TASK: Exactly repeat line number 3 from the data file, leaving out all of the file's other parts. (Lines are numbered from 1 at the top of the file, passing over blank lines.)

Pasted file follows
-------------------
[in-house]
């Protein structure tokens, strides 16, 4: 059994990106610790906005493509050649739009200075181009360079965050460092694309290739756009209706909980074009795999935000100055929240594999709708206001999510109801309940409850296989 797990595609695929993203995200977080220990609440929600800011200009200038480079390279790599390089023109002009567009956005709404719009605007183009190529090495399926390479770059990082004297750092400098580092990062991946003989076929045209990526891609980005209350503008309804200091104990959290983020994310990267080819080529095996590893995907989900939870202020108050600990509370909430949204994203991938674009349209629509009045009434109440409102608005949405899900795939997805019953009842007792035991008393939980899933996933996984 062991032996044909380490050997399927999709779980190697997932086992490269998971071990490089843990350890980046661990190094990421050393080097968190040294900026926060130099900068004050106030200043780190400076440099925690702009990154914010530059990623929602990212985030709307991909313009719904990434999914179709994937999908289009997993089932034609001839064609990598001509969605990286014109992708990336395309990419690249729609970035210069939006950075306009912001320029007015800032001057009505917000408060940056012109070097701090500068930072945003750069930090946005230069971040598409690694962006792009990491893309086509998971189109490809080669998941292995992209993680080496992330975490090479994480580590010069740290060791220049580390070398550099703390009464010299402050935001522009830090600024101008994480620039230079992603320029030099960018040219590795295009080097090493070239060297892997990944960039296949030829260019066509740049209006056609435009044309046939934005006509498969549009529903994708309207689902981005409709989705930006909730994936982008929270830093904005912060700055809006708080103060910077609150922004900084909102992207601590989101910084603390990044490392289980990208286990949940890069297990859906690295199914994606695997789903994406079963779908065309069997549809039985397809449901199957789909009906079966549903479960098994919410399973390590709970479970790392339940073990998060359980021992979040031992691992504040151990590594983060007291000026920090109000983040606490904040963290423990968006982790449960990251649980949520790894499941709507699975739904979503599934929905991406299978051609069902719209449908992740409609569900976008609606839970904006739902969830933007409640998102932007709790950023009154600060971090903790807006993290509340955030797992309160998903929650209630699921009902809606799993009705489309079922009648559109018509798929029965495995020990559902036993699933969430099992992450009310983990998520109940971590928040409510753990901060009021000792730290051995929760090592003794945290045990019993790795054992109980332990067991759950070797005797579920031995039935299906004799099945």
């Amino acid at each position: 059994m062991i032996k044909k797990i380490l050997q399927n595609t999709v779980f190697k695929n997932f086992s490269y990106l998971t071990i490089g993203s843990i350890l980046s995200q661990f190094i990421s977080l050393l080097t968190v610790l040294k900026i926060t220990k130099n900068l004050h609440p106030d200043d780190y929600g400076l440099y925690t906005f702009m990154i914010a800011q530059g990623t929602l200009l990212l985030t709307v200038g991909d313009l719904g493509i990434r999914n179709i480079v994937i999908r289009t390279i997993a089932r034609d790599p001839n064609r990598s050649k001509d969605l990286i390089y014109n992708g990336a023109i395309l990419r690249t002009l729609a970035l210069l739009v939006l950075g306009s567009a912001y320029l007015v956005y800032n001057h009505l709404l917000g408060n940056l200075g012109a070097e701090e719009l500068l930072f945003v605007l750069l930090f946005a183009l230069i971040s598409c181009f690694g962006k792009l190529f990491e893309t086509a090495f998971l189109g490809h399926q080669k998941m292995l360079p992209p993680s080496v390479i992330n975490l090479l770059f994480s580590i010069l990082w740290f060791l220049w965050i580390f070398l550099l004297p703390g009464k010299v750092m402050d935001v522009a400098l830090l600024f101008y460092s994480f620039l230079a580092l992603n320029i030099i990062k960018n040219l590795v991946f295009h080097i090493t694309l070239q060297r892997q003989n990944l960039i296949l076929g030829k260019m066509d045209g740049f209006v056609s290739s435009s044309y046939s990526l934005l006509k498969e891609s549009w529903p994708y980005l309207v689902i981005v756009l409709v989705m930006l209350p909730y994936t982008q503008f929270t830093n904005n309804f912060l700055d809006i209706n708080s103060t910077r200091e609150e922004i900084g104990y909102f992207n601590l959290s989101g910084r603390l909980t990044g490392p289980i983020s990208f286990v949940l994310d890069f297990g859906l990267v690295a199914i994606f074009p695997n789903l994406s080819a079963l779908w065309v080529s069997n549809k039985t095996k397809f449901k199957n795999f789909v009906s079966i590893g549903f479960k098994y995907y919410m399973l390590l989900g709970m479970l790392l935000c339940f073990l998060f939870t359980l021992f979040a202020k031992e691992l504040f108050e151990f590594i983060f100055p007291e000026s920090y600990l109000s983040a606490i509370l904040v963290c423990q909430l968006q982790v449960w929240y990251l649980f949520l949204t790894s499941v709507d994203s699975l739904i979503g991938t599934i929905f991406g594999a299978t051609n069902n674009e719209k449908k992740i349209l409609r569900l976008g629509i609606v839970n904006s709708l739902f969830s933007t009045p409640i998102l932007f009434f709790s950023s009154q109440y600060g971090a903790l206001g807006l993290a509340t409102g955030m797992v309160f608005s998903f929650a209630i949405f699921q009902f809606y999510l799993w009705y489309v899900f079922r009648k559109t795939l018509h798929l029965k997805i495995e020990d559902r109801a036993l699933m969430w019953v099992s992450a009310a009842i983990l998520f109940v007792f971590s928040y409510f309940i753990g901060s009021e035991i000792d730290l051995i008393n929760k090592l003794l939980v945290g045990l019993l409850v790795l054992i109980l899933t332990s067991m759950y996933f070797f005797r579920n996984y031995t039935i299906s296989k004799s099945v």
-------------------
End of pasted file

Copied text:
């Amino acid at each position: 059994m062991i032996k044909k797990i380490l050997q399927n595609t999709v779980f190697k695929n997932f086992s490269y990106l998971t071990i490089g993203s843990i350890l980046s995200q661990f190094i990421s977080l050393l080097t968190v610790l040294k900026i926060t220990k130099n900068l004050h609440p106030d200043d780190y929600g400076l440099y925690t906005f702009m990154i914010a800011q530059g990623t929602l200009l990212l985030t709307v200038g991909d313009l719904g493509i990434r999914n179709i480079v994937i999908r289009t390279i997993a089932r034609d790599p001839n064609r990598s050649k001509d969605l990286i390089y014109n992708g990336a023109i395309l990419r690249t002009l729609a970035l210069l739009v939006l950075g306009s567009a912001y320029l007015v956005y800032n001057h009505l709404l917000g408060n940056l200075g012109a070097e701090e719009l500068l930072f945003v605007l750069l930090f946005a183009l230069i971040s598409c181009f690694g962006k792009l190529f990491e893309t086509a090495f998971l189109g490809h399926q080669k998941m292995l360079p992209p993680s080496v390479i992330n975490l090479l770059f994480s580590i010069l990082w740290f060791l220049w965050i580390f070398l550099l004297p703390g009464k010299v750092m402050d935001v522009a400098l830090l600024f101008y460092s994480f620039l230079a580092l992603n320029i030099i990062k960018n040219l590795v991946f295009h080097i090493t694309l070239q060297r892997q003989n990944l960039i296949l076929g030829k260019m066509d045209g740049f209006v056609s290739s435009s044309y046939s990526l934005l006509k498969e891609s549009w529903p994708y980005l309207v689902i981005v756009l409709v989705m930006l209350p909730y994936t982008q503008f929270t830093n904005n309804f912060l700055d809006i209706n708080s103060t910077r200091e609150e922004i900084g104990y909102f992207n601590l959290s989101g910084r603390l909980t990044g490392p289980i983020s990208f286990v949940l994310d890069f297990g859906l990267v690295a199914i994606f074009p695997n789903l994406s080819a079963l779908w065309v080529s069997n549809k039985t095996k397809f449901k199957n795999f789909v009906s079966i590893g549903f479960k098994y995907y919410m399973l390590l989900g709970m479970l790392l935000c339940f073990l998060f939870t359980l021992f979040a202020k031992e691992l504040f108050e151990f590594i983060f100055p007291e000026s920090y600990l109000s983040a606490i509370l904040v963290c423990q909430l968006q982790v449960w929240y990251l649980f949520l949204t790894s499941v709507d994203s699975l739904i979503g991938t599934i929905f991406g594999a299978t051609n069902n674009e719209k449908k992740i349209l409609r569900l976008g629509i609606v839970n904006s709708l739902f969830s933007t009045p409640i998102l932007f009434f709790s950023s009154q109440y600060g971090a903790l206001g807006l993290a509340t409102g955030m797992v309160f608005s998903f929650a209630i949405f699921q009902f809606y999510l799993w009705y489309v899900f079922r009648k559109t795939l018509h798929l029965k997805i495995e020990d559902r109801a036993l699933m969430w019953v099992s992450a009310a009842i983990l998520f109940v007792f971590s928040y409510f309940i753990g901060s009021e035991i000792d730290l051995i008393n929760k090592l003794l939980v945290g045990l019993l409850v790795l054992i109980l899933t332990s067991m759950y996933f070797f005797r579920n996984y031995t039935i299906s296989k004799s099945v």